The Killer in the Woods by Rick Van Etten (A Robert Vance Novel Book 1)
English | 2020 | Mystery & Thriller | ePUB | 2.8 MB
ROBERT VANCE IS A MAN WITH A SECRET…
Robert Vance is a magazine editor who works from home and lives in a house full of books. His neighbors think of him as a quiet, unassuming man. His passion for pheasant hunting with Preacher, his German wirehaired pointer, is typical of sportsmen living in the Midwest. But what isn’t so typical—and what his neighbors don’t know—is that occasionally Robert hunts something besides pheasants.
Robert hates bullies and injustice. When someone has a problem with either, he or she can hire Robert to make the situation right.
But Robert isn’t—in his own mind—just a contract killer. He lives by a set of rules that dictate who, where, and why he can kill. So when a well-meaning citizen discovers Robert’s latest target and winds up being charged with the killing, Robert must take steps to ensure the man’s freedom.
STEPS THAT WILL MOST LIKELY INVOLVE KILLING AGAIN…
He had loaded the gun as soon as he had settled himself on the tree stand’s seat, 12 feet above the ground, and buckled his safety harness. At that time the buck was still a half mile away feeding in a field of standing corn and hadn’t heard the distinctive sound of the pump gun being racked to bring the first shell into its chamber.
Now, with legal shooting time only two minutes away and pre-dawn light just beginning to penetrate the dark woods, the man quietly sucked in a breath as he studied the buck below him. The wind was in his favor and the buck hadn’t scented him. The man tried to count the buck’s antler tines but there was not yet enough light for him to do so. Still, the man could tell from the size of the buck’s rack showing whitely in the faint light, and his enormous body, that this was definitely a trophy animal.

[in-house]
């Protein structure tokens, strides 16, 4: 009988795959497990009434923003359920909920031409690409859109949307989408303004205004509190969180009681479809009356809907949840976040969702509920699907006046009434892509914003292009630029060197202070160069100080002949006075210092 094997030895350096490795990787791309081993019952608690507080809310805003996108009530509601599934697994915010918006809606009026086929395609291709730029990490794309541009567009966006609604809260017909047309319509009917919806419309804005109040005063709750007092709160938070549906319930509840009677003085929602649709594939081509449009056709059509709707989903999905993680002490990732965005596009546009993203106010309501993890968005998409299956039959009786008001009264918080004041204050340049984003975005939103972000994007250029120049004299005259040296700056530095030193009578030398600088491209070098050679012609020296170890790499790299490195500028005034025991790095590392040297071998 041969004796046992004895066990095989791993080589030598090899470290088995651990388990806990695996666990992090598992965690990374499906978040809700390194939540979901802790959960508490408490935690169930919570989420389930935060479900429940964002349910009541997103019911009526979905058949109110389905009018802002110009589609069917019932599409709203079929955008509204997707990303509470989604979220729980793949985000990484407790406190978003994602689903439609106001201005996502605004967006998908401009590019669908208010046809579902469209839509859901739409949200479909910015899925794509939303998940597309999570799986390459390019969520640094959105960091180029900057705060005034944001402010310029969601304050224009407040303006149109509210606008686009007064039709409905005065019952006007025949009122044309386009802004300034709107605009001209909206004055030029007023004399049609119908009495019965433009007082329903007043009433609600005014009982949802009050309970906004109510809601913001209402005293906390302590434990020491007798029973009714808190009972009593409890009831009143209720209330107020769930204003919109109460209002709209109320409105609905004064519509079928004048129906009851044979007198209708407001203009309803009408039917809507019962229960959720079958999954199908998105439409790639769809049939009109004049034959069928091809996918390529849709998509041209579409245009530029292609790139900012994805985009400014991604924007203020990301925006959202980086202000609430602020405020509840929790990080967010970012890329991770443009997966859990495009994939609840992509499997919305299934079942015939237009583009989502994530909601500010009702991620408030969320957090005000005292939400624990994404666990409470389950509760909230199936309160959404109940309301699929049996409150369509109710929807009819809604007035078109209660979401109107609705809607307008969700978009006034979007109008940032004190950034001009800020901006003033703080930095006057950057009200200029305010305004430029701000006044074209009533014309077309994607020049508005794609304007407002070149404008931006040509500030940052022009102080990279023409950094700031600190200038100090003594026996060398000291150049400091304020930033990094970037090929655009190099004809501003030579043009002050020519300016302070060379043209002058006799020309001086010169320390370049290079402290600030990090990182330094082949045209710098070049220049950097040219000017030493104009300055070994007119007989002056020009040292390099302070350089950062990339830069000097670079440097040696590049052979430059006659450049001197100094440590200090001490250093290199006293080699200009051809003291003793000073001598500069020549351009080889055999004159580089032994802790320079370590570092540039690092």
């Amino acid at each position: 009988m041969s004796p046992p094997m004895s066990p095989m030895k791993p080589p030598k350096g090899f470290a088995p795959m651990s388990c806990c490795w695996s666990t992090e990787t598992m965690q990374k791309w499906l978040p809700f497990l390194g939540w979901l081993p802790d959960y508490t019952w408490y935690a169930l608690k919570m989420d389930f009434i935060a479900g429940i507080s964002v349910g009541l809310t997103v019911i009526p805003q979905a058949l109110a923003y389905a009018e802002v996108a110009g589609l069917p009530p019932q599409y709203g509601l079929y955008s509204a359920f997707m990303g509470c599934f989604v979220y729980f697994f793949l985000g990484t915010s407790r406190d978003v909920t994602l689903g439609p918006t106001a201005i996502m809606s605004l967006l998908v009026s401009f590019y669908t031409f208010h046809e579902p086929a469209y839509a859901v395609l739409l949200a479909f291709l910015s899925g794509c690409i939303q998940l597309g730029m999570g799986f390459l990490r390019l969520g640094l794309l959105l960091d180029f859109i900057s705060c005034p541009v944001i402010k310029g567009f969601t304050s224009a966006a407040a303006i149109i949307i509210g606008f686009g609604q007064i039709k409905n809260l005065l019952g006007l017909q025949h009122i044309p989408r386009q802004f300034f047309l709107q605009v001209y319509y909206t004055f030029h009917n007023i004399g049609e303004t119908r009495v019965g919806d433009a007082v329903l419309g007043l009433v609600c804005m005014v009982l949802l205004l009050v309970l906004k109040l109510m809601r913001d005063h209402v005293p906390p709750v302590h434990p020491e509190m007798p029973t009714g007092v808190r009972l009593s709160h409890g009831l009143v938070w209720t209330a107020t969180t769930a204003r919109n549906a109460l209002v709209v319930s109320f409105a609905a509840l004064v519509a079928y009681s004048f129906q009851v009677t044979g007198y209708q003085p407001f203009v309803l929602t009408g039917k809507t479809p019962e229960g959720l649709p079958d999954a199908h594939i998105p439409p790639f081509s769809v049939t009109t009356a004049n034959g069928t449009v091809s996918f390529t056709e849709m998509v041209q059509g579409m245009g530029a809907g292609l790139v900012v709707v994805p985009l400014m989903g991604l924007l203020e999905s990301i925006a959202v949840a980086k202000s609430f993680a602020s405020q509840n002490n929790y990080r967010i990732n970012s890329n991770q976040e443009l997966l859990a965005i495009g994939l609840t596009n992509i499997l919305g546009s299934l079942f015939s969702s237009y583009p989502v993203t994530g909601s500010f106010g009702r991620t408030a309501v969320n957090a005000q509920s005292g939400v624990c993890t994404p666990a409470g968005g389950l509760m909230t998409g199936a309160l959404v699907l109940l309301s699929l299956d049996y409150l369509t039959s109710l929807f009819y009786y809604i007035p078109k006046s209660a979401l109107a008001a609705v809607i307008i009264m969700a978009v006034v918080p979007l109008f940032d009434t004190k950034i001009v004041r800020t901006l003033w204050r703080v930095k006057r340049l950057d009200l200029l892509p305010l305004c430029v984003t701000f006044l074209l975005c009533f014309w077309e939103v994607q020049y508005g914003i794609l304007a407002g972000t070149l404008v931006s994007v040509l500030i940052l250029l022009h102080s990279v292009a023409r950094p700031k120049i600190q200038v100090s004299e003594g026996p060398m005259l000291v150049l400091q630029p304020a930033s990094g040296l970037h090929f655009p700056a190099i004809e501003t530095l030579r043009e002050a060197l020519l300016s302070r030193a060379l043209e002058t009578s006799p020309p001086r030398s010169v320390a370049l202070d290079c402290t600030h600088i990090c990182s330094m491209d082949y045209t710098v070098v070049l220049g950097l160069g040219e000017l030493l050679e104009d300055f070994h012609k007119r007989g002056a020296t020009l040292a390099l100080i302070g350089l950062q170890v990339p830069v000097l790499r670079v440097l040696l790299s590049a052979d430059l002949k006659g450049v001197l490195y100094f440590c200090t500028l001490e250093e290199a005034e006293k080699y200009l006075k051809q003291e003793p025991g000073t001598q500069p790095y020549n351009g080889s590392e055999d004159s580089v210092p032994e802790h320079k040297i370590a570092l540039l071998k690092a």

He could scarcely believe his good fortune. Though he was an accomplished hunter who had taken many fine bucks on this same land over the years, he had missed hunting the previous morning as he had spent it driving downstate from his home in Evanston, one of Chicago’s wealthier suburbs. A business commitment had kept him late the prior evening, and while he had hated missing the opening day of deer season, the meeting had taken precedence.
He had arrived in Macomb, county seat of McDonough County and home of Western Illinois University, shortly before noon yesterday and had eaten lunch at a restaurant near the university campus. He had graduated from WIU twenty-four years earlier so the trip was something of a homecoming for him; he hunted deer every year in neighboring Schuyler County on land owned by a farmer whose acquaintance he had first made when he was still an undergraduate.
After lunch he had driven around the town square and then out East Jackson to the Farm King store, where he stopped and bought two boxes of Winchester Supreme Elite XP3 sabot shotgun slugs. He’d laughed to himself as he made the purchase; the slugs came five to a box and he had brought four full boxes with him from home. That made a total of thirty slugs and he knew he would be unlikely to fire more than two or three at most. He was a superb marksman and usually killed his deer with one shot, only rarely needing a follow-up.
Still, he had felt good about transacting a little business in the community. Just boosting the local economy, he’d told himself.
When he left Farm King he returned to his vehicle, crossed East Jackson to the Hampton Inn and checked in. He used one of the wheeled carts from the lobby to move his luggage and gear to his room on the second floor. His shotgun, broken down and cased, he left in the trunk space of his SUV, a midnight blue Cadillac Escalade equipped with an extra alarm and security system.